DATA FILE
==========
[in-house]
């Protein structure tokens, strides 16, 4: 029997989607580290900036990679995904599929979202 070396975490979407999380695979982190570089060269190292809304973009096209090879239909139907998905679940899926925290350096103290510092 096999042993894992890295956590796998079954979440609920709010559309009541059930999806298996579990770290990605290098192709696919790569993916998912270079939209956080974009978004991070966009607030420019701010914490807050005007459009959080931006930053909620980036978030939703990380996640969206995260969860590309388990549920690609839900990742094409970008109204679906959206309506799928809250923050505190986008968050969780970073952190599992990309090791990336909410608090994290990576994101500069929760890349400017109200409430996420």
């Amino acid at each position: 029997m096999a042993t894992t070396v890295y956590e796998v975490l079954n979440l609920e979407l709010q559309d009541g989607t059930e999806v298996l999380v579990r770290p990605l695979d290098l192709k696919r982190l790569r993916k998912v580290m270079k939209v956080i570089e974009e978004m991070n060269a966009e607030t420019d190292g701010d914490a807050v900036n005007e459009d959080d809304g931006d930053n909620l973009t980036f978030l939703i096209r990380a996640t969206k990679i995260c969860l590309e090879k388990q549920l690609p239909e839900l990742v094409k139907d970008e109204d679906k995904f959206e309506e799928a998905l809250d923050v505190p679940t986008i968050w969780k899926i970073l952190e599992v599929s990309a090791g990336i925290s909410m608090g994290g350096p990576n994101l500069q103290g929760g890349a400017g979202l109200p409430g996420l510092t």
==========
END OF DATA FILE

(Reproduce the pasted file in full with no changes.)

[in-house]
């Protein structure tokens, strides 16, 4: 029997989607580290900036990679995904599929979202 070396975490979407999380695979982190570089060269190292809304973009096209090879239909139907998905679940899926925290350096103290510092 096999042993894992890295956590796998079954979440609920709010559309009541059930999806298996579990770290990605290098192709696919790569993916998912270079939209956080974009978004991070966009607030420019701010914490807050005007459009959080931006930053909620980036978030939703990380996640969206995260969860590309388990549920690609839900990742094409970008109204679906959206309506799928809250923050505190986008968050969780970073952190599992990309090791990336909410608090994290990576994101500069929760890349400017109200409430996420």
């Amino acid at each position: 029997m096999a042993t894992t070396v890295y956590e796998v975490l079954n979440l609920e979407l709010q559309d009541g989607t059930e999806v298996l999380v579990r770290p990605l695979d290098l192709k696919r982190l790569r993916k998912v580290m270079k939209v956080i570089e974009e978004m991070n060269a966009e607030t420019d190292g701010d914490a807050v900036n005007e459009d959080d809304g931006d930053n909620l973009t980036f978030l939703i096209r990380a996640t969206k990679i995260c969860l590309e090879k388990q549920l690609p239909e839900l990742v094409k139907d970008e109204d679906k995904f959206e309506e799928a998905l809250d923050v505190p679940t986008i968050w969780k899926i970073l952190e599992v599929s990309a090791g990336i925290s909410m608090g994290g350096p990576n994101l500069q103290g929760g890349a400017g979202l109200p409430g996420l510092t």